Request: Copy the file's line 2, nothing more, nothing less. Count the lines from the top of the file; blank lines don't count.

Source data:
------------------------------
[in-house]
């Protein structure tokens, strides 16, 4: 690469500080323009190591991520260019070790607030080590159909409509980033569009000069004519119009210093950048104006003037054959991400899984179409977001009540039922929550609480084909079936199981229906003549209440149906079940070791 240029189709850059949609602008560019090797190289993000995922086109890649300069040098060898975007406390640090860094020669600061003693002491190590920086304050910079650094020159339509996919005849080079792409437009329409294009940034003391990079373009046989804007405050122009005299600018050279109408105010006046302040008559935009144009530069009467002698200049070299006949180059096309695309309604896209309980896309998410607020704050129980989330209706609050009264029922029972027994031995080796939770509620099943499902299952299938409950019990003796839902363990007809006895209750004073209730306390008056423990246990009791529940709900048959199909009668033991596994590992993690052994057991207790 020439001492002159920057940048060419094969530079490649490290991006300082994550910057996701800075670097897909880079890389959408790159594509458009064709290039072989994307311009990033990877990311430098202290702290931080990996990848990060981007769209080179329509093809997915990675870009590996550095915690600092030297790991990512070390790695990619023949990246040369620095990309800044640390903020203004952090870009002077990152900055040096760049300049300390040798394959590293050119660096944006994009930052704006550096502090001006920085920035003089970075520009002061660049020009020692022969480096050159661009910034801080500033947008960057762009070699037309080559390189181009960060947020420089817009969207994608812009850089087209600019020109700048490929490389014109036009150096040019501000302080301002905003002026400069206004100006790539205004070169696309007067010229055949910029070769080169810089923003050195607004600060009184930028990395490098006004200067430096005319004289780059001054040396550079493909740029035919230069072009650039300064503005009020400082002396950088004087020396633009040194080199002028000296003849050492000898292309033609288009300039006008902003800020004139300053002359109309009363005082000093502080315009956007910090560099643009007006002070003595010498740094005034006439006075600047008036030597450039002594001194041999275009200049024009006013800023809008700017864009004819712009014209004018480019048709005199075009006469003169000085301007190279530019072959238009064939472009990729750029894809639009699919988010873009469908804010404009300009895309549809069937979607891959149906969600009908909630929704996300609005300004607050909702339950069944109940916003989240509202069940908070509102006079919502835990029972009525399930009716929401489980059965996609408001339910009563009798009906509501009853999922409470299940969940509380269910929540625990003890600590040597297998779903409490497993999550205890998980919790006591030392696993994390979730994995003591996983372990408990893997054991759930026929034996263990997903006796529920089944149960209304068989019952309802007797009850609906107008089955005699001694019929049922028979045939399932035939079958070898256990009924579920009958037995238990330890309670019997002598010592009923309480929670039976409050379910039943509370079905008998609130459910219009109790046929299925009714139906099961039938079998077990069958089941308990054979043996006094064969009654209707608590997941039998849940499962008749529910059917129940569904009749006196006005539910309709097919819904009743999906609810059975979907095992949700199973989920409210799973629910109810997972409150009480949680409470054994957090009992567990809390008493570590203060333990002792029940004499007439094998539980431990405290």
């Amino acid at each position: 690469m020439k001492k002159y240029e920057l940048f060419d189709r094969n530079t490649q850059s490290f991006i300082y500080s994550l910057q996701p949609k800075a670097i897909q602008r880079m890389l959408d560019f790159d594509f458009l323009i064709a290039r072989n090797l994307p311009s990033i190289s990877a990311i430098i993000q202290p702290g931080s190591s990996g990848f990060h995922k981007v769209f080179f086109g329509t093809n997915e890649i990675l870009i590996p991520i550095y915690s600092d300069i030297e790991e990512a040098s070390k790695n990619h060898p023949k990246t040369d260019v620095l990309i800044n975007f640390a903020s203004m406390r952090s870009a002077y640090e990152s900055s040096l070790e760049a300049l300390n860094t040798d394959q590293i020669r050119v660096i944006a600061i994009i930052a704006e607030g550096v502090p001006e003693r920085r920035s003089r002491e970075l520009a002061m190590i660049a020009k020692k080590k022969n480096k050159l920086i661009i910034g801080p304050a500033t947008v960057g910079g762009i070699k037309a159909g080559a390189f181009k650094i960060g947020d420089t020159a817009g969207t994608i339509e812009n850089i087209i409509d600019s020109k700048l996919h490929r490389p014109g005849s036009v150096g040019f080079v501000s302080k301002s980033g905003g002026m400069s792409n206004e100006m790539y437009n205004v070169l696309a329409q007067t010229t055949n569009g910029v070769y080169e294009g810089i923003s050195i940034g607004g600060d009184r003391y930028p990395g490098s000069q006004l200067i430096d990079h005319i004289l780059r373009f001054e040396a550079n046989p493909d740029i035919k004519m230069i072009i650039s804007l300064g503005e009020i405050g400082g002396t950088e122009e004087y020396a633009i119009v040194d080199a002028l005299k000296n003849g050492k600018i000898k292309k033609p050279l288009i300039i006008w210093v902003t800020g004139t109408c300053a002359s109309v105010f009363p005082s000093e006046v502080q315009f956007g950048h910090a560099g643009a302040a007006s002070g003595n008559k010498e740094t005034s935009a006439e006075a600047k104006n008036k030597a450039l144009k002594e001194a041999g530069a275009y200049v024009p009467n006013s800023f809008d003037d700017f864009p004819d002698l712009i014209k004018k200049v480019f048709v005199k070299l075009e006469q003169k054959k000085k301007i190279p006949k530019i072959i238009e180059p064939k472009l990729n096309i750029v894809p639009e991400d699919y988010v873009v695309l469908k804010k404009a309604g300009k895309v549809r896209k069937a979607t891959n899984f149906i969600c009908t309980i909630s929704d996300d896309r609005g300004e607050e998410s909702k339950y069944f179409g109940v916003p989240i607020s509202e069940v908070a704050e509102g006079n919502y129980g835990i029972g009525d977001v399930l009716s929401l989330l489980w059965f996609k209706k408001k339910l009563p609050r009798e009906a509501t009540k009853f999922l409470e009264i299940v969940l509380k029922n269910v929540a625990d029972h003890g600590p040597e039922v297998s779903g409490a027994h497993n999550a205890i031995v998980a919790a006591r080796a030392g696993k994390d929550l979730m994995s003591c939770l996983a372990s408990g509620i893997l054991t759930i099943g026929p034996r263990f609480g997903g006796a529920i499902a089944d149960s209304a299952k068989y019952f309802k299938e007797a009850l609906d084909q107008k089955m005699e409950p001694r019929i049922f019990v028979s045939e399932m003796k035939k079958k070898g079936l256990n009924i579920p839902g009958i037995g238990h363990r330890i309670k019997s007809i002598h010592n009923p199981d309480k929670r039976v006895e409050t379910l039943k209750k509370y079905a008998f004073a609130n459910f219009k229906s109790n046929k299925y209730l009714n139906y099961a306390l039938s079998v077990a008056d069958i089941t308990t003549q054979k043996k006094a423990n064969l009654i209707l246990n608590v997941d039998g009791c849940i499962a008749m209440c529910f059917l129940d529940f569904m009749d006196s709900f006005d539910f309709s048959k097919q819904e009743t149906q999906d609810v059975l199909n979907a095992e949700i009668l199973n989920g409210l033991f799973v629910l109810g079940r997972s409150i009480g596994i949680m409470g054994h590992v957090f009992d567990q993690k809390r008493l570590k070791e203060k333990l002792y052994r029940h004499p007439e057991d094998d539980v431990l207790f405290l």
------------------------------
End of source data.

């Protein structure tokens, strides 16, 4: 690469500080323009190591991520260019070790607030080590159909409509980033569009000069004519119009210093950048104006003037054959991400899984179409977001009540039922929550609480084909079936199981229906003549209440149906079940070791 240029189709850059949609602008560019090797190289993000995922086109890649300069040098060898975007406390640090860094020669600061003693002491190590920086304050910079650094020159339509996919005849080079792409437009329409294009940034003391990079373009046989804007405050122009005299600018050279109408105010006046302040008559935009144009530069009467002698200049070299006949180059096309695309309604896209309980896309998410607020704050129980989330209706609050009264029922029972027994031995080796939770509620099943499902299952299938409950019990003796839902363990007809006895209750004073209730306390008056423990246990009791529940709900048959199909009668033991596994590992993690052994057991207790 020439001492002159920057940048060419094969530079490649490290991006300082994550910057996701800075670097897909880079890389959408790159594509458009064709290039072989994307311009990033990877990311430098202290702290931080990996990848990060981007769209080179329509093809997915990675870009590996550095915690600092030297790991990512070390790695990619023949990246040369620095990309800044640390903020203004952090870009002077990152900055040096760049300049300390040798394959590293050119660096944006994009930052704006550096502090001006920085920035003089970075520009002061660049020009020692022969480096050159661009910034801080500033947008960057762009070699037309080559390189181009960060947020420089817009969207994608812009850089087209600019020109700048490929490389014109036009150096040019501000302080301002905003002026400069206004100006790539205004070169696309007067010229055949910029070769080169810089923003050195607004600060009184930028990395490098006004200067430096005319004289780059001054040396550079493909740029035919230069072009650039300064503005009020400082002396950088004087020396633009040194080199002028000296003849050492000898292309033609288009300039006008902003800020004139300053002359109309009363005082000093502080315009956007910090560099643009007006002070003595010498740094005034006439006075600047008036030597450039002594001194041999275009200049024009006013800023809008700017864009004819712009014209004018480019048709005199075009006469003169000085301007190279530019072959238009064939472009990729750029894809639009699919988010873009469908804010404009300009895309549809069937979607891959149906969600009908909630929704996300609005300004607050909702339950069944109940916003989240509202069940908070509102006079919502835990029972009525399930009716929401489980059965996609408001339910009563009798009906509501009853999922409470299940969940509380269910929540625990003890600590040597297998779903409490497993999550205890998980919790006591030392696993994390979730994995003591996983372990408990893997054991759930026929034996263990997903006796529920089944149960209304068989019952309802007797009850609906107008089955005699001694019929049922028979045939399932035939079958070898256990009924579920009958037995238990330890309670019997002598010592009923309480929670039976409050379910039943509370079905008998609130459910219009109790046929299925009714139906099961039938079998077990069958089941308990054979043996006094064969009654209707608590997941039998849940499962008749529910059917129940569904009749006196006005539910309709097919819904009743999906609810059975979907095992949700199973989920409210799973629910109810997972409150009480949680409470054994957090009992567990809390008493570590203060333990002792029940004499007439094998539980431990405290």